Unveiled network of surveillance based on RCS of Hacking Team

Pierluigi Paganini February 26, 2014

Citizen Lab published detailed information on the surveillance network based on RCS spyware designed by the Italian firm Hacking Team.

The nonprofit research team Citizen Lab has discovered the presence of a spyware developed by the Italian Hacking Team in 21 countries. The news doesn’t surprise security community, despite Hacking Team firm always denies any involvement in cyber espionage and surveillance campaigns conducted by authoritarist governments.

Senior Counsel of Hacking Team, Eric Rabe stated that the company does not provide its products to ‘repressive regimes.’

On the issue of repressive regimes, Hacking Team goes to great lengths to assure that our software is not sold to governments that are blacklisted by the EU, the US, NATO, and similar international organizations or any “repressive regime.

The list of countries includes Azerbaijan, Colombia, Egypt, Ethiopia, Hungary, Italy, Kazakhstan, Korea, Malaysia, Mexico, Morocco, Nigeria, Oman, Panama, Poland, Saudi Arabia, Sudan, Thailand, Turkey, UAE, and Uzbekistan. In many places, human life has no value and where regimes persecute any opponents.
According to the analysis conducted by Citizen Lab in some cases the Governments are spying for political advantage instead to use RCS for legitimate law enforcement operations.

“First, with respect to human rights, we have encountered a number of cases where bait content and other material are suggestive of targeting for political advantage, rather than legitimate law enforcement operations. Moreover, in an earlier post in this series, we identified the targeting of a US-based news organization. In other cases, however, the material did appear to be indicative of possible criminal investigations. Similarly, we have also found Hacking Team endpoints in regimes with both high and very low rankings in governance, rule of law, and freedom of expression.” states the post.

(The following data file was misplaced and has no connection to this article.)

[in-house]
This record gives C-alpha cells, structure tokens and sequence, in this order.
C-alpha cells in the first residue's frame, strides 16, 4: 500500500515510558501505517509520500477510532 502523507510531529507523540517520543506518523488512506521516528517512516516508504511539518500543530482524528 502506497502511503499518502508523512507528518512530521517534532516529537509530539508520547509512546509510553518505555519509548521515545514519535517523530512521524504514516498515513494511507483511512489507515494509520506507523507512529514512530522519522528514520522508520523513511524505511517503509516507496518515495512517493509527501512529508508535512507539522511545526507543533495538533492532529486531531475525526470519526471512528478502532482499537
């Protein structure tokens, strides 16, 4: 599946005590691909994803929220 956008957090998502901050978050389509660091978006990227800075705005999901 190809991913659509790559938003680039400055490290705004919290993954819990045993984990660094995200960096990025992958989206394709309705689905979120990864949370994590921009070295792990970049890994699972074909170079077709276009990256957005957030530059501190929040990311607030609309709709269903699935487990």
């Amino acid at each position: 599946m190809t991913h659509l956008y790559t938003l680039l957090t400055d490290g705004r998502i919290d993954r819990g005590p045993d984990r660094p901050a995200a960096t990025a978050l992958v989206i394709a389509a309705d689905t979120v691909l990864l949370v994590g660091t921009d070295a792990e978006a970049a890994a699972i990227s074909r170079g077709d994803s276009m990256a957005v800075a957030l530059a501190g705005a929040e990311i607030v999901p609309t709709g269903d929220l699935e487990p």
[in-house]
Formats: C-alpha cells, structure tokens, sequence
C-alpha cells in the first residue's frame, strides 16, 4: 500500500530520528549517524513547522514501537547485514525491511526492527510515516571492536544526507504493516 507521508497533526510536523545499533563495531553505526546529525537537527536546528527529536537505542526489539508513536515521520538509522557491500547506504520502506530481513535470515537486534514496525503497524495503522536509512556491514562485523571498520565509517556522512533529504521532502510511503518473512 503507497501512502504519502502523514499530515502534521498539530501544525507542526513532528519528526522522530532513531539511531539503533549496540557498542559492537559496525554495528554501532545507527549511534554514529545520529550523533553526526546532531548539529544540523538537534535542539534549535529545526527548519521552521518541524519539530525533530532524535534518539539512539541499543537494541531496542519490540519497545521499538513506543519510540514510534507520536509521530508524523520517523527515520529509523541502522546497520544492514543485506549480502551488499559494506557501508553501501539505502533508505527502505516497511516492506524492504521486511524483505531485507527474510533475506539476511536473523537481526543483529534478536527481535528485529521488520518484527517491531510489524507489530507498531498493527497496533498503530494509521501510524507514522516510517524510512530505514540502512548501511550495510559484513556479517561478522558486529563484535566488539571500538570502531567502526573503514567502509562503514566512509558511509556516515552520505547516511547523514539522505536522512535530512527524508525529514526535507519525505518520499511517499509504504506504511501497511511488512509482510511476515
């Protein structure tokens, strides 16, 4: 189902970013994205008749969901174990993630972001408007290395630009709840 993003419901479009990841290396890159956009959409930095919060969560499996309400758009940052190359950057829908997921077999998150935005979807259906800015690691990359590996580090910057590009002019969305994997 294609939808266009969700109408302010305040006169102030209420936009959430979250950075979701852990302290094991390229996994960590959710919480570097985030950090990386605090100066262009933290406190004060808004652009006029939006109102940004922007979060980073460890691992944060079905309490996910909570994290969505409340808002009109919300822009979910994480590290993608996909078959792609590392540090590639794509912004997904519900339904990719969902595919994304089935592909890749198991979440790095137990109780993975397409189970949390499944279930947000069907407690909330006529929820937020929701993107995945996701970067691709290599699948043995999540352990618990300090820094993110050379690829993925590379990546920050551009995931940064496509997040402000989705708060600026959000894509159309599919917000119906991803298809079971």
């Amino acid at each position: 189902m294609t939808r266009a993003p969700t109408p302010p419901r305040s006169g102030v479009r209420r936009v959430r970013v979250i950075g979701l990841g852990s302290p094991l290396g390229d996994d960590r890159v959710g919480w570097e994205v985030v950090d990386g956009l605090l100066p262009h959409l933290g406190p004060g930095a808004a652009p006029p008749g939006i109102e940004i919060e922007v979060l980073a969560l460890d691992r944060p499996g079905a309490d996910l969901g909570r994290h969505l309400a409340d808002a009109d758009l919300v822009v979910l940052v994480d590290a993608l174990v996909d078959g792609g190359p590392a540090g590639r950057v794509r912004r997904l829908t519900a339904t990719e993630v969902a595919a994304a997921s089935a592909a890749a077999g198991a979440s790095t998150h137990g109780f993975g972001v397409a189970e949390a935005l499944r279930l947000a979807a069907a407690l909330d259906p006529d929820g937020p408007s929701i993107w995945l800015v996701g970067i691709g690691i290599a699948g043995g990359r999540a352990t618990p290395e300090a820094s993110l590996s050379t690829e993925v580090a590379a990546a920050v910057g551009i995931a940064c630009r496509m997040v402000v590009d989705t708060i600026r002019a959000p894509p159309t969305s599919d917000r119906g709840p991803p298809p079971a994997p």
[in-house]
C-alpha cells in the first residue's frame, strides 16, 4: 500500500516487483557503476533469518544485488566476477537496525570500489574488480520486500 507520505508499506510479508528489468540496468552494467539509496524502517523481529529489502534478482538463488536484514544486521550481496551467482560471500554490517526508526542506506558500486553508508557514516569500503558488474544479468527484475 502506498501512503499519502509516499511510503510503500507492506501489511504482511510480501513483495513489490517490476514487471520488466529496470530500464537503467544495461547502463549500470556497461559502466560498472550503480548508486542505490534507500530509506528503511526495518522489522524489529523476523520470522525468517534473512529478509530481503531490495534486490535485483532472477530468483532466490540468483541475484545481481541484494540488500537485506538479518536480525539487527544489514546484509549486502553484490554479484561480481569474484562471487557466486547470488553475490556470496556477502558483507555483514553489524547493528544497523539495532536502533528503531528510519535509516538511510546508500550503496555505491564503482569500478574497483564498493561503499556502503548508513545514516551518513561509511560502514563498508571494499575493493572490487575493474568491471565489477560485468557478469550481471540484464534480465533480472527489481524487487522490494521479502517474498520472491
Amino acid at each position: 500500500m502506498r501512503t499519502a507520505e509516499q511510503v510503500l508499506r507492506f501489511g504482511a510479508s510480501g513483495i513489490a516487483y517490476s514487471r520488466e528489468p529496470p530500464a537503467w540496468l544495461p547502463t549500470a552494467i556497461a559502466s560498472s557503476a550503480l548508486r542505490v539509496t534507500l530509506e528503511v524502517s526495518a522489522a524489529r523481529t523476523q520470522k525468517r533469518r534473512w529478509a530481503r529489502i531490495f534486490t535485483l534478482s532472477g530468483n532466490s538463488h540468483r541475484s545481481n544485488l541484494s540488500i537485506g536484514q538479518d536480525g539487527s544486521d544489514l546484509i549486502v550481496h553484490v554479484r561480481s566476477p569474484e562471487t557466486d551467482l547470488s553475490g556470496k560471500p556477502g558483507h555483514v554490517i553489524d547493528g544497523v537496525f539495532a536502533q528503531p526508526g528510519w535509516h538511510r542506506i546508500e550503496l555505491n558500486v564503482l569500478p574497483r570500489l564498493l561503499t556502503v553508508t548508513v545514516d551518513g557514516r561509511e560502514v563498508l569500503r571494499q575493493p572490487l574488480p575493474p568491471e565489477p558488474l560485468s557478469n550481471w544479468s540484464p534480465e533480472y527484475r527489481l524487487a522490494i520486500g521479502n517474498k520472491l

Hacking Team designed a powerful surveillance malware known as Remote Code System (RCS) that is officially sold to Governments and law enforcement agencies.

Nonprofit organizations sustain that there is a sensible increase in the use of surveillance tools operated by governments, another problem that must be seriously considered is that in many cases, these tools could be used for illicit purposes by private companies that intend to spy on employees and competitors.

Hacking Team RCS alleged clients

In the cases of government “abuse” for such tools, the side effect of the spread of similar spyware is known as Surveillance and repression.
Remote Control System (RCS) is a powerful malware that is able to infect also mobile devices for covert surveillance, it is able to intercept encrypted communication, including emails and VOIP voice calls (e.g. Skype). The mobile version, available for all the OSs (AppleAndroid, Symbian, and Blackberry), is also able to completely control the handset and its components, including the camera, the microphone and GPS module.
Hacking Team company sustains that its RCS malware is “untraceable”, it is the ideal choice for government and intelligence entities. They say that it can scale up to monitor “hundreds of thousands of targets” and is capable of being deployed to AppleAndroid, Symbian, and Blackberry mobile devices.

Hacking Team has made a number of statements that seem intended to reassure the public, as well as potential regulators, that they conduct effective due diligence and self-regulation regarding their clients, and the human rights impact of their products,” the Citizen Lab researchers report on Monday. “They also market their RCS product as untraceable. Our research suggests that both of these claims ring hollow.

The researchers Bill Marczak, Claudio Guarnieri, Morgan Marquis-Boire, and John Scott-Railton published a very interesting post to provide evidence for the presence of RCS spyware in the above countries, Citizen Lab mapped the network of proxy servers used by the software produced by the Hacking Team. Believe me, it is an impressive effort spent by the researchers, that motivated by their passion produced so interesting results.